UW News

November 24, 2010

As Nov. 28 election approaches, Egyptian opposition builds larger presence online than government

In the run-up to Egyptian parliamentary elections this Sunday (Nov. 28), opposition parties are growing in their online presence. They are far more prominent than the National Democratic Party, led by President Hosni Mubarak, at least in the blogosphere. The size, reach and messages of these parties may foreshadow the kind of protests that followed Iranian elections in 2009, say researchers at the University of Washington.

“If the election were held online, Egypt’s ruling elites would be tossed out of power. The tide of opinion among Egypt’s digerati has become a flood of support for Egypt’s opposition movements,” said Philip Howard, an associate professor of communication at the UW.

From Nov. 11 to 13, Howard and members of the Project on Information Technology and Political Islam used a variety of web crawling and link analysis tools to examine Egypt’s political blogosphere.

In Egypt, police have arrested a number of opposition candidates, saying they belong to illegal organizations. But Howard and his group found that arrests have not stopped bloggers who sympathize with opposition groups or their candidates.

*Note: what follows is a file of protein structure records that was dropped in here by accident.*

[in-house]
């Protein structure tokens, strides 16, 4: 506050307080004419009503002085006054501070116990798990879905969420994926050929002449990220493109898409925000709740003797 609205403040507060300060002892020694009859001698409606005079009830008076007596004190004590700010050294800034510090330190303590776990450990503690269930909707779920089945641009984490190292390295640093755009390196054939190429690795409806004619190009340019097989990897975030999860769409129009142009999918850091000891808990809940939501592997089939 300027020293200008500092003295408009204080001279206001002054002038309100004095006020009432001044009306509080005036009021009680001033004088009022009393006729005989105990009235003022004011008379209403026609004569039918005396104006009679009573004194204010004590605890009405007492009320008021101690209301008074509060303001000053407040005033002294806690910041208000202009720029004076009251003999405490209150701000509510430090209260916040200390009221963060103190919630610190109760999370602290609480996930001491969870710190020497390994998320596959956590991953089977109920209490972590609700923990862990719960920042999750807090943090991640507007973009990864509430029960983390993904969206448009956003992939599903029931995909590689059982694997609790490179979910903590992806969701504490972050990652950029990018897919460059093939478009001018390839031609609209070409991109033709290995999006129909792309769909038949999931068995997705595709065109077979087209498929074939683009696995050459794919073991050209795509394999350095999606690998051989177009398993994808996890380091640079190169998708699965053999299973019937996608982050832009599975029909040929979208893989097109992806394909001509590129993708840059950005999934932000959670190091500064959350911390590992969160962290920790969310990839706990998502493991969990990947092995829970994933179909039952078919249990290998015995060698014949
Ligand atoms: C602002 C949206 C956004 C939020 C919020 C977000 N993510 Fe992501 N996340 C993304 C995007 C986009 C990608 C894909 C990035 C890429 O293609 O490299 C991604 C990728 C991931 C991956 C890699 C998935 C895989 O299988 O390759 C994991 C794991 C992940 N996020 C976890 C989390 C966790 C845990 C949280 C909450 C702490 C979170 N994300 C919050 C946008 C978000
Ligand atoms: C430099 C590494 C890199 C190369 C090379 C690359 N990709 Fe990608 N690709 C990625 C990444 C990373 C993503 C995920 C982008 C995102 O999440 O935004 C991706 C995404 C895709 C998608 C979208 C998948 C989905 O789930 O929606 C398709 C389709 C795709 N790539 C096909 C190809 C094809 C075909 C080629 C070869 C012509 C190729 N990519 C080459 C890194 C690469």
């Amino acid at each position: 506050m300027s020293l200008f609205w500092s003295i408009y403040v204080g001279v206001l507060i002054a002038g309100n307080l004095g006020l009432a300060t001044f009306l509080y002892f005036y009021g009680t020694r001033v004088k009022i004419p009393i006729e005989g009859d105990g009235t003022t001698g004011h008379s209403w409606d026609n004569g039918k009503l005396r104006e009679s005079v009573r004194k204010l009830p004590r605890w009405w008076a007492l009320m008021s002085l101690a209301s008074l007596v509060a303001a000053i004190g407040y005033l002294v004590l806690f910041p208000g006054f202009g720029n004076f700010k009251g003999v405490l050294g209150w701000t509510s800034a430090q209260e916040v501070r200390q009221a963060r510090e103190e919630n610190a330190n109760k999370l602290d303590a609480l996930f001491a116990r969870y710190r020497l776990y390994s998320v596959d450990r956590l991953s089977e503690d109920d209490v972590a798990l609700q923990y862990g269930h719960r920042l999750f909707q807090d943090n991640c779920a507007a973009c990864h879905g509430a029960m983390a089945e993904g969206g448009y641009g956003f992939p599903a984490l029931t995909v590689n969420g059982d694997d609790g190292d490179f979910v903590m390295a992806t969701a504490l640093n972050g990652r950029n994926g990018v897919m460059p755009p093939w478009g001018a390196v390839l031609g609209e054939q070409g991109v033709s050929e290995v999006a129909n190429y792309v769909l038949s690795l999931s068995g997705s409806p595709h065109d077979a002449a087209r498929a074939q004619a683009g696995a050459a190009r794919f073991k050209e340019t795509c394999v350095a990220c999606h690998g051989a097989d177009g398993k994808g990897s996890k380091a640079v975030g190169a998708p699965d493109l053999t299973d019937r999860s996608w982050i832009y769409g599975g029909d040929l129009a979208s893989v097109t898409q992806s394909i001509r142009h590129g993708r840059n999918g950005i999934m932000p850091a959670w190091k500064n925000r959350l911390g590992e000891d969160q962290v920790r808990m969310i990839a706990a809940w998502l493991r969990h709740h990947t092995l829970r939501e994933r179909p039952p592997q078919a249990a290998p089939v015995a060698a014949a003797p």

This online political agitation happens as Mubarak, 82, continues a 29-year grip on power and as his National Democratic Party controls 70 percent of seats in parliament. The election will be followed in 2011 by a presidential election in which Mubarak is expected to dominate.

His control is aided by an Egyptian law requiring political parties to be licensed. The Muslim Brotherhood, a multinational group and the most influential political pressure organization in Egypt, is officially banned. Still, its Arabic website offers 4,372 pages and links to 896 other sites. The brotherhood also operates an English site that offers 5,000 pages and links to 66 other sites. The Communist Party of Egypt and the Kefaya Movement, a grassroots group agitating for change in Egypt, also operate extensive sites, and they too are more prominent online than the National Democratic Party.

But instead of linking to each other, these opposition groups are more often linking to bloggers and Western news sources such as BBC, CNN and YouTube. This helps give their reports credence and weight, Howard said.

Groups such as the Muslim Brotherhood have been able to operate because their servers are located outside Egypt. Howard estimates that 10 million of Egypt’s 80 million residents regularly use the Internet.

Howard said that discussions in the Egyptian blogosphere could foreshadow civil unrest similar to that in Iran when protestors claimed President Mamoud Ahmadinejad rigged the election to hang onto power.

“These days,” Howard said, “you can’t ban ideas and political parties. It just drives them onto the Internet.”

Research conducted by Howard and the Project on Information Technology and Political Islam is funded by the National Science Foundation.

For a map of Egyptian political parties and a complete report on the research, go to http://pitpi.org/wp-content/uploads/2010/11/2010.3.pdf.


For additional information, contact Howard at 206-612-9911 or pnhoward@uw.edu; Aiden Duffy, co-author of the study, at 206-794-0558.